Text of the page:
Marginal cost = total cost ÷ output

Average

variable = total variable cost ÷ output

cost

Average

fixed = total fixed cost ÷ output

cost

Average

total = total cost ÷ output = AVC+AFC

cost

Pages 94-96

Notice the price in column (2) is identical to marginal revenue in column (7). What about average revenue, or AR? What do you see if you divide total revenue in column (3) by output in column (1)? Yes, $45. Thus, P = MR = AR under perfect competition.

Page 98

total economic profit

if the price is $45…

P=MR=AR

11.2 ($45 - $28) = $190.40

Page 99

Zero economic profit

if price falls to PBE.

Firm would only produce

output OBE . AR-ATC=0

Page 99

The previous graph indicated that profit is maximized at 11.2

units of output, where MR ($45) equals MC ($45). This occurs

between lines G and H on the table above, where at 11.2 units

of output profit would be $190.40. Let’s do the math….

Page 98

Doing the math….

Produce 11.2 units of output (OMAX on p. 123)

Price of product = $45.00

Total revenue = 11.2 × $45 = $504.00

Doing the math….

Produce 11.2 units of output

Price of product = $45.00

Total revenue = 11.2 × $45 = $504.00

Average total cost at 11.2 units of output = $28

Total costs = 11.2 × $28 = $313.60

Profit= $504.00 – $313.60 = $190.40

Produce 11.2 units of output

Price of product = $45.00

Total revenue = 11.2 × $45 = $504.00

Average total cost at 11.2 units of output = $28

Total costs = 11.2 × $28 = $313.60

Profit= $504.00 – $313.60 = $190.40

Average profit = AR – ATC = $45 – $28 = $17

Profit = $17 × 11.2 = $190.40

Profit at Price of $45?

$

MC

Revenue = $45 11.2 = $504.00

Total cost = $28 11.2 = $313.60

Profit = $504.00 – $313.60 = $190.40

Since P = MR = AR

Average profit = $45 – $28 = $17

Profit = $17 11.2 = $190.40

P =45

ATC

28

AVC

Q

11.2

$

Revenue = $45 11.2 = $504.00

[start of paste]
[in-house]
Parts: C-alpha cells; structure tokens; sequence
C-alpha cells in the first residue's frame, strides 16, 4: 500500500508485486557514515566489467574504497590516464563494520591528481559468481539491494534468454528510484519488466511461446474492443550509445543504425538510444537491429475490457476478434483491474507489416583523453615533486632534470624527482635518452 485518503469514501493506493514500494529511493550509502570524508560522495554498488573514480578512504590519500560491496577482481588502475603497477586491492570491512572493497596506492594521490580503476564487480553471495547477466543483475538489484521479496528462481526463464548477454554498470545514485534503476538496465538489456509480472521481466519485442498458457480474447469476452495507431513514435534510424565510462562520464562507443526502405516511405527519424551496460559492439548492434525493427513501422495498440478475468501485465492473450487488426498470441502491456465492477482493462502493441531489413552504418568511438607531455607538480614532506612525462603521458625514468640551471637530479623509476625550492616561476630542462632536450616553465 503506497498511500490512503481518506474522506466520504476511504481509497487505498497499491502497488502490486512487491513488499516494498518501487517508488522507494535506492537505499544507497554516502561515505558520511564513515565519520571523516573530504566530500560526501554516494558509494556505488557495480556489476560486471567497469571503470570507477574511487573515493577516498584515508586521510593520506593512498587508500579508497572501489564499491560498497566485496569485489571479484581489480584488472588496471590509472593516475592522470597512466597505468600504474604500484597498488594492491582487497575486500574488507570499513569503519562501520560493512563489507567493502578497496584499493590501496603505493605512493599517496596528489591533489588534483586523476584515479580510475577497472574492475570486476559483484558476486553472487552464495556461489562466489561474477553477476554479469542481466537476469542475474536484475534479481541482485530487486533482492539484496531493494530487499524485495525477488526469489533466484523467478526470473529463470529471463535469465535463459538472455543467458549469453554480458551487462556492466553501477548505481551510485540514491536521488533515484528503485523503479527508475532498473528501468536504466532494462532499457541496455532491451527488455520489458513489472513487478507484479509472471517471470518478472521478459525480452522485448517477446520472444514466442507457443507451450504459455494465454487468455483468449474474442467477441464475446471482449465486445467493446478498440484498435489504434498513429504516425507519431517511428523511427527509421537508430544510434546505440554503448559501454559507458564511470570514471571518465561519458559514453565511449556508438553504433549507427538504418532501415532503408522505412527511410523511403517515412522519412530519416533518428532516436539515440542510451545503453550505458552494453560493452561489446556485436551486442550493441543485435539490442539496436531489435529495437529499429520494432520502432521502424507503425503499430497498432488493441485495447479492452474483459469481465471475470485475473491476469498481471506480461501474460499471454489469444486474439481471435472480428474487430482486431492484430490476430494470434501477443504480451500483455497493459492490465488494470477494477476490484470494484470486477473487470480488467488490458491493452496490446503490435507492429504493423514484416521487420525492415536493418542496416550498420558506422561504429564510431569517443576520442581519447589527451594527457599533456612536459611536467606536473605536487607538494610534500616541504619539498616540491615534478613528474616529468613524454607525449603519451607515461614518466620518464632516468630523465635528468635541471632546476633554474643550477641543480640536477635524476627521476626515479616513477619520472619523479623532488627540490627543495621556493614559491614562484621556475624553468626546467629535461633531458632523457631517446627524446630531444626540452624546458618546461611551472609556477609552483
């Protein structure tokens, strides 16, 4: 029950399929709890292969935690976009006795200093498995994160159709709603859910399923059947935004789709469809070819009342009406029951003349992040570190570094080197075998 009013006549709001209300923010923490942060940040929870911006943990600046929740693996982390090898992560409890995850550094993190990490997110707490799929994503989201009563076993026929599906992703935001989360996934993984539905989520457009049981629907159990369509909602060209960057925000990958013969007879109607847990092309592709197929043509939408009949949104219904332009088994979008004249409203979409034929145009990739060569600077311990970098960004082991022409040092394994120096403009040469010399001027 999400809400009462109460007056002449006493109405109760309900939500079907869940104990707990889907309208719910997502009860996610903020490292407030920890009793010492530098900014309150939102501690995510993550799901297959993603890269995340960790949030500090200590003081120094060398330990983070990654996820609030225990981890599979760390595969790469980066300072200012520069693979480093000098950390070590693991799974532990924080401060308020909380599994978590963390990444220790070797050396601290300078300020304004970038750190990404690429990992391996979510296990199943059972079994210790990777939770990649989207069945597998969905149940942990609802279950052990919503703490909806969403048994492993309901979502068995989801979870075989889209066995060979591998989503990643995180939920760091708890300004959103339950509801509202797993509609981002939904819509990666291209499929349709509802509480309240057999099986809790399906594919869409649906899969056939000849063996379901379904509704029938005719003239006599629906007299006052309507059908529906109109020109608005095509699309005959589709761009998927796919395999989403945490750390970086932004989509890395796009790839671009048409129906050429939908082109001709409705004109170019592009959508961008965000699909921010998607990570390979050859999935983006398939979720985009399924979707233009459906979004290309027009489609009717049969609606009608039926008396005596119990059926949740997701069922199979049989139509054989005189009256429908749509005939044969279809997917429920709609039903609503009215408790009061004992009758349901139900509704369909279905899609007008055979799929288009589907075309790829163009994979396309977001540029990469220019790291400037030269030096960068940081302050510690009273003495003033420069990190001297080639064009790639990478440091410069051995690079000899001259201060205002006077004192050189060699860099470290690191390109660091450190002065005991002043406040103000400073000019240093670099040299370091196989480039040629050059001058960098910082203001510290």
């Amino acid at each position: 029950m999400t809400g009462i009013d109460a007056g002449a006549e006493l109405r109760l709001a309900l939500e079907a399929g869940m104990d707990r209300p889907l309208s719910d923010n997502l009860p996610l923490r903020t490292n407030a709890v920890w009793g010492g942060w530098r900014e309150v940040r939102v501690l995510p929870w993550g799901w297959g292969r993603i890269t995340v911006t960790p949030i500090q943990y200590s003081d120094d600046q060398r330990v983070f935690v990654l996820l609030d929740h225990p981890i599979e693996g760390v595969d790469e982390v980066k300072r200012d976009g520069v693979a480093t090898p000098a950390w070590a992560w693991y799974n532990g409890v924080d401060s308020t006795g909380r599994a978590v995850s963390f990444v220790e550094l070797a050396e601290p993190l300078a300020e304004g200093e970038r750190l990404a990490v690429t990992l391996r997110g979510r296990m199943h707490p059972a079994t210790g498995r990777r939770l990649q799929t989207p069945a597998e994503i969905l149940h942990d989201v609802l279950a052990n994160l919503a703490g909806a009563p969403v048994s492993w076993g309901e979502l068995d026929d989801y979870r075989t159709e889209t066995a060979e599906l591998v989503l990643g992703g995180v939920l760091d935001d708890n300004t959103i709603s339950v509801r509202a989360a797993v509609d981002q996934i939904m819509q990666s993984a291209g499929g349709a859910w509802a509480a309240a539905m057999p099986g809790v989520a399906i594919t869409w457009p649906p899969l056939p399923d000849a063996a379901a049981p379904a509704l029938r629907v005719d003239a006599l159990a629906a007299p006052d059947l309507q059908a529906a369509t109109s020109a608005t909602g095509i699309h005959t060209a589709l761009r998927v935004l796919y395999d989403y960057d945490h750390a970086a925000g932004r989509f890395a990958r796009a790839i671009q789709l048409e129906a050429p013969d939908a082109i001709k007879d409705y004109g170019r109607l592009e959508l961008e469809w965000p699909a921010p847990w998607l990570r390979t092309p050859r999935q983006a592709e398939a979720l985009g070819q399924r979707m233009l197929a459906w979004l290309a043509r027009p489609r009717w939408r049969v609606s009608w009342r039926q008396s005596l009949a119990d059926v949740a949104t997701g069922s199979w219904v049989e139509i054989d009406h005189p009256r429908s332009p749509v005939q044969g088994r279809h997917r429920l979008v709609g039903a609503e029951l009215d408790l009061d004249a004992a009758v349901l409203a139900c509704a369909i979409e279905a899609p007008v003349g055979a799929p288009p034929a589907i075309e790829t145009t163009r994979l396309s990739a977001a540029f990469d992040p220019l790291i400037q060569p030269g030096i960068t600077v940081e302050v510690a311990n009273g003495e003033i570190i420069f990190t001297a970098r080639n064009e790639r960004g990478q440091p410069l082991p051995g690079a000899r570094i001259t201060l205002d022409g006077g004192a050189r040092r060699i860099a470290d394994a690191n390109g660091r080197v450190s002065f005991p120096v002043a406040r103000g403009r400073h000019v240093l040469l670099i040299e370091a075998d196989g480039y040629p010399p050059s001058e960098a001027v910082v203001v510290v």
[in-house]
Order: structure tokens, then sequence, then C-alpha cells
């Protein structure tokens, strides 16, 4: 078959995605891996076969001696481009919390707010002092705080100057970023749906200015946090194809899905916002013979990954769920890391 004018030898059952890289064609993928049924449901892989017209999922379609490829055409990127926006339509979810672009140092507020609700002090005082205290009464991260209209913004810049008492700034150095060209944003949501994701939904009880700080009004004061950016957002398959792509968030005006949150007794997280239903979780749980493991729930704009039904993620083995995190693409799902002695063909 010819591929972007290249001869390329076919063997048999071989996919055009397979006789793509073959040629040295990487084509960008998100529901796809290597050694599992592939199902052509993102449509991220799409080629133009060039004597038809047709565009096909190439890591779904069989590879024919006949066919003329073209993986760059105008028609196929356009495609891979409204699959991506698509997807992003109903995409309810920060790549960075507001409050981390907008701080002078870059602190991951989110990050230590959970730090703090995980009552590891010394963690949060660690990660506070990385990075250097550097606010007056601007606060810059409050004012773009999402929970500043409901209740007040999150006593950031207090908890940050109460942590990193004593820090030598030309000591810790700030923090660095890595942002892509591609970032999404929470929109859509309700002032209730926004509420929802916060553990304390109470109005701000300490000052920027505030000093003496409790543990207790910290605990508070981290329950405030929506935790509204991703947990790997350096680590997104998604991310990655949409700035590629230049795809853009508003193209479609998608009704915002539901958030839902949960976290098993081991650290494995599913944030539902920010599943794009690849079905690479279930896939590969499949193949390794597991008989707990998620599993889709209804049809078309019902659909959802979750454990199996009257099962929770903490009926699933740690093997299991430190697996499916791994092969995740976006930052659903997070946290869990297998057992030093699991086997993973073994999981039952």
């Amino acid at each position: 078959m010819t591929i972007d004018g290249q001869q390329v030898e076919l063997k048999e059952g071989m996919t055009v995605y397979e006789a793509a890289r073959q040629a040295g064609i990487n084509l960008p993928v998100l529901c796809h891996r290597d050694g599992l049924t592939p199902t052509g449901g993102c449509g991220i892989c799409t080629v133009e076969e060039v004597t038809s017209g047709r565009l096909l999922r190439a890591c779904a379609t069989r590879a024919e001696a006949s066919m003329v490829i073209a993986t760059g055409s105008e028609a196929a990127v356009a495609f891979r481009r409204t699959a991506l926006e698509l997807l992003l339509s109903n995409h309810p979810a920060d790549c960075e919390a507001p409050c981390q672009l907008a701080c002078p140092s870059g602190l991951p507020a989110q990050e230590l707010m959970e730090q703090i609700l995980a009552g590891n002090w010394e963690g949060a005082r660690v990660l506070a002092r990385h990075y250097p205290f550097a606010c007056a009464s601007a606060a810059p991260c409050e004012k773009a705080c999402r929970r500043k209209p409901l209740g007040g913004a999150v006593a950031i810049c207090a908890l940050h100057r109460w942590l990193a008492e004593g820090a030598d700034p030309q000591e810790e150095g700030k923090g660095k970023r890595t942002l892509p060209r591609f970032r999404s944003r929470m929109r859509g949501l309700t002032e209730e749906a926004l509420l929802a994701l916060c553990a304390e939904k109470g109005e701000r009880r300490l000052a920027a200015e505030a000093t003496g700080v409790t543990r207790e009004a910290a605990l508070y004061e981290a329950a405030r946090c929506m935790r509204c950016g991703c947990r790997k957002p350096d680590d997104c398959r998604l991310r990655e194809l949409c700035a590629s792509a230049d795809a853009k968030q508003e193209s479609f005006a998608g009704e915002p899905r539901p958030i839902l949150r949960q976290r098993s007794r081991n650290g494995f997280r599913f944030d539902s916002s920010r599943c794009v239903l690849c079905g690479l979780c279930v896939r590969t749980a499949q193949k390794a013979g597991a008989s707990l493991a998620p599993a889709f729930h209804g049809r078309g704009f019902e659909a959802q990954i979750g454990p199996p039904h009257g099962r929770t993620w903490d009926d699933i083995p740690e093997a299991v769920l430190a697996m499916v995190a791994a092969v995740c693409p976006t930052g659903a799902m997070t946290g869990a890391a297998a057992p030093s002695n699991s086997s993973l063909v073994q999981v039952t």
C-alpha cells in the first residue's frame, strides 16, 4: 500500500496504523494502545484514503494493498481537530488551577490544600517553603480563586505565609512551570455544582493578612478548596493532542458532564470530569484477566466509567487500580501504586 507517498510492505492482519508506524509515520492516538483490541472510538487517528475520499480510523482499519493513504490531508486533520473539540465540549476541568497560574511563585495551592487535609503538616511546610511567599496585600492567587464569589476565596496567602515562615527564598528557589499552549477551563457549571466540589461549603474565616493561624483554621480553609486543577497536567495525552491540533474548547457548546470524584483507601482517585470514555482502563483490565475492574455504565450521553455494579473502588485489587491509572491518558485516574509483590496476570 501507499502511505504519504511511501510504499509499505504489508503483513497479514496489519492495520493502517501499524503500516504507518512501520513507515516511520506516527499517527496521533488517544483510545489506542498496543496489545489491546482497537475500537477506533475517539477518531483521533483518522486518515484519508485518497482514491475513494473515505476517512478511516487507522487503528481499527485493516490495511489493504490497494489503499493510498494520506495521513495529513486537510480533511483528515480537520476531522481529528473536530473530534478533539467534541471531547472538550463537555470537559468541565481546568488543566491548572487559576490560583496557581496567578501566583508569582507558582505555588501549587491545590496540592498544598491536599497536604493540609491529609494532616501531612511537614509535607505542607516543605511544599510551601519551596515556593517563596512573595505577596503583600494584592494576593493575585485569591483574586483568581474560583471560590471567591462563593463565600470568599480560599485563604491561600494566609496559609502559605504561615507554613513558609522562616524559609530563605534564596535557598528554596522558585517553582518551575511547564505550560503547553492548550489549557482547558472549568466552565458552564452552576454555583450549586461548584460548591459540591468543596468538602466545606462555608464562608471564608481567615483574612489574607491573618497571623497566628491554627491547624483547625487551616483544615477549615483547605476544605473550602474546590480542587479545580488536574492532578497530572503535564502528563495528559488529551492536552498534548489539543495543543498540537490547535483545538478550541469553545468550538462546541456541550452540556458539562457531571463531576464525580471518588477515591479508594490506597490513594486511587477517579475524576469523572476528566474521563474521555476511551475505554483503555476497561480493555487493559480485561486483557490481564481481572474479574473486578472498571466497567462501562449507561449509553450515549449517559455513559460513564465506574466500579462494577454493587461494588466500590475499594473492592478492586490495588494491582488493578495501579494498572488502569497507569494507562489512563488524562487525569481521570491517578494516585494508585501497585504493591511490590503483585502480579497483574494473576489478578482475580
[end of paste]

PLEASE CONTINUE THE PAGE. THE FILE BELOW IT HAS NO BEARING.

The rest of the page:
Total cost = $28 11.2 = $313.60

Profit = $504.00 – $313.60 = $190.40

Since P = MR = AR

Average profit = $45 – $28 = $17

Profit = $17 11.2 = $190.40

MC

P =45

$190.40

ATC

28

AVC

Q

11.2

Price falls to $28.00….

Produce 10.3 units of output (OBE on p. 123)

Price of product = $28.00

Total revenue = 10.3 × $28 = $288.40

Price falls to $28.00….

Produce 10.3 units of output

Price of product = $28.00

Total revenue = 10.3 × $28 = $288.40

Average total cost at 10.3 units of output = $28

Total costs = 10.3 × $28 = $288.40

Profit= $288.40 – $288.40 = $0.00

Price falls to $28.00….

Produce 10.3 units of output

Price of product = $28.00

Total revenue = 10.3 × $28 = $288.40

Average total cost at 10.3 units of output = $28

Total costs = 10.3 × $28 = $288.40

Profit= $288.40 – $288.40 = $0.00

Average profit = AR – ATC = $28 – $28 = $0

Profit = $0 × 10.3 = $0.00

Profit at Price of $28?

$

Revenue = $28 10.3 = $288.40

Total cost = $28 10.3 = $288.40

Profit = $288.40 – $288.40 = $0

Since P = MR = AR

Average profit = $28 – $28 = $0

Profit = $0 10.3 = $0 (break even)

MC

45

ATC

P=28

AVC

Q

10.3

11.2

Price falls to $18.00….

Produce 8.6 units of output (OSD on p. 123)

Price of product = $18.00

Total revenue = 8.6 × $18 = $154.80

Price falls to $18.00….

Produce 8.6 units of output

Price of product = $18.00

Total revenue = 8.6 × $18 = $154.80

Average total cost at 8.6 units of output = $28

Total costs = 8.6 × $28 = $240.80